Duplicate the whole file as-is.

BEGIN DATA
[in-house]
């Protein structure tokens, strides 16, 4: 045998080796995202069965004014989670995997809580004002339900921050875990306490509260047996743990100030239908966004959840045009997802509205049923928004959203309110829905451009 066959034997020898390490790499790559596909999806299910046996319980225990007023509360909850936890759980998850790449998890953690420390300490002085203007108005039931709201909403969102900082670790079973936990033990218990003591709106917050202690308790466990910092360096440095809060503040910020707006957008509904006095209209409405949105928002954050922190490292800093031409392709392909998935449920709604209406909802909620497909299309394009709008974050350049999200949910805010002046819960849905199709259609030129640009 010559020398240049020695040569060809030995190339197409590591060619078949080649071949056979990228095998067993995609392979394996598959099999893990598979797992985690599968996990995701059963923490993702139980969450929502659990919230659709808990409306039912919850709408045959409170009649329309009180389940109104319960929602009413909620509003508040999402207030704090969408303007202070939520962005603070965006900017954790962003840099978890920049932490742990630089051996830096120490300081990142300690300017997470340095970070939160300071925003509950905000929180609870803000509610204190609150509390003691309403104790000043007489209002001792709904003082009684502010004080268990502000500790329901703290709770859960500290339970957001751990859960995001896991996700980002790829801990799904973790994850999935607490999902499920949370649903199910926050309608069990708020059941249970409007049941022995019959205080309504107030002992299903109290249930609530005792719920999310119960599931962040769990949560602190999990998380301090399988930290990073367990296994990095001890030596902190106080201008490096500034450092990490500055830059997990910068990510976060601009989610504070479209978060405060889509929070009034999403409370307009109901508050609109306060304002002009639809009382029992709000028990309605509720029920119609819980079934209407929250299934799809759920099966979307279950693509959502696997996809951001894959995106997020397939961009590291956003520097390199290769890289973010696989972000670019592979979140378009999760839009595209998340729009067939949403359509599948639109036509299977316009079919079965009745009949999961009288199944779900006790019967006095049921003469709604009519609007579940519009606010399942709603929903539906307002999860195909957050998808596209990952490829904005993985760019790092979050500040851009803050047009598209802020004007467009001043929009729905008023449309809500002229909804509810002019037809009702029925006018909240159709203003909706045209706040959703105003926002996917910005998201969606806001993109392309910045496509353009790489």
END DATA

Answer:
[in-house]
């Protein structure tokens, strides 16, 4: 045998080796995202069965004014989670995997809580004002339900921050875990306490509260047996743990100030239908966004959840045009997802509205049923928004959203309110829905451009 066959034997020898390490790499790559596909999806299910046996319980225990007023509360909850936890759980998850790449998890953690420390300490002085203007108005039931709201909403969102900082670790079973936990033990218990003591709106917050202690308790466990910092360096440095809060503040910020707006957008509904006095209209409405949105928002954050922190490292800093031409392709392909998935449920709604209406909802909620497909299309394009709008974050350049999200949910805010002046819960849905199709259609030129640009 010559020398240049020695040569060809030995190339197409590591060619078949080649071949056979990228095998067993995609392979394996598959099999893990598979797992985690599968996990995701059963923490993702139980969450929502659990919230659709808990409306039912919850709408045959409170009649329309009180389940109104319960929602009413909620509003508040999402207030704090969408303007202070939520962005603070965006900017954790962003840099978890920049932490742990630089051996830096120490300081990142300690300017997470340095970070939160300071925003509950905000929180609870803000509610204190609150509390003691309403104790000043007489209002001792709904003082009684502010004080268990502000500790329901703290709770859960500290339970957001751990859960995001896991996700980002790829801990799904973790994850999935607490999902499920949370649903199910926050309608069990708020059941249970409007049941022995019959205080309504107030002992299903109290249930609530005792719920999310119960599931962040769990949560602190999990998380301090399988930290990073367990296994990095001890030596902190106080201008490096500034450092990490500055830059997990910068990510976060601009989610504070479209978060405060889509929070009034999403409370307009109901508050609109306060304002002009639809009382029992709000028990309605509720029920119609819980079934209407929250299934799809759920099966979307279950693509959502696997996809951001894959995106997020397939961009590291956003520097390199290769890289973010696989972000670019592979979140378009999760839009595209998340729009067939949403359509599948639109036509299977316009079919079965009745009949999961009288199944779900006790019967006095049921003469709604009519609007579940519009606010399942709603929903539906307002999860195909957050998808596209990952490829904005993985760019790092979050500040851009803050047009598209802020004007467009001043929009729905008023449309809500002229909804509810002019037809009702029925006018909240159709203003909706045209706040959703105003926002996917910005998201969606806001993109392309910045496509353009790489």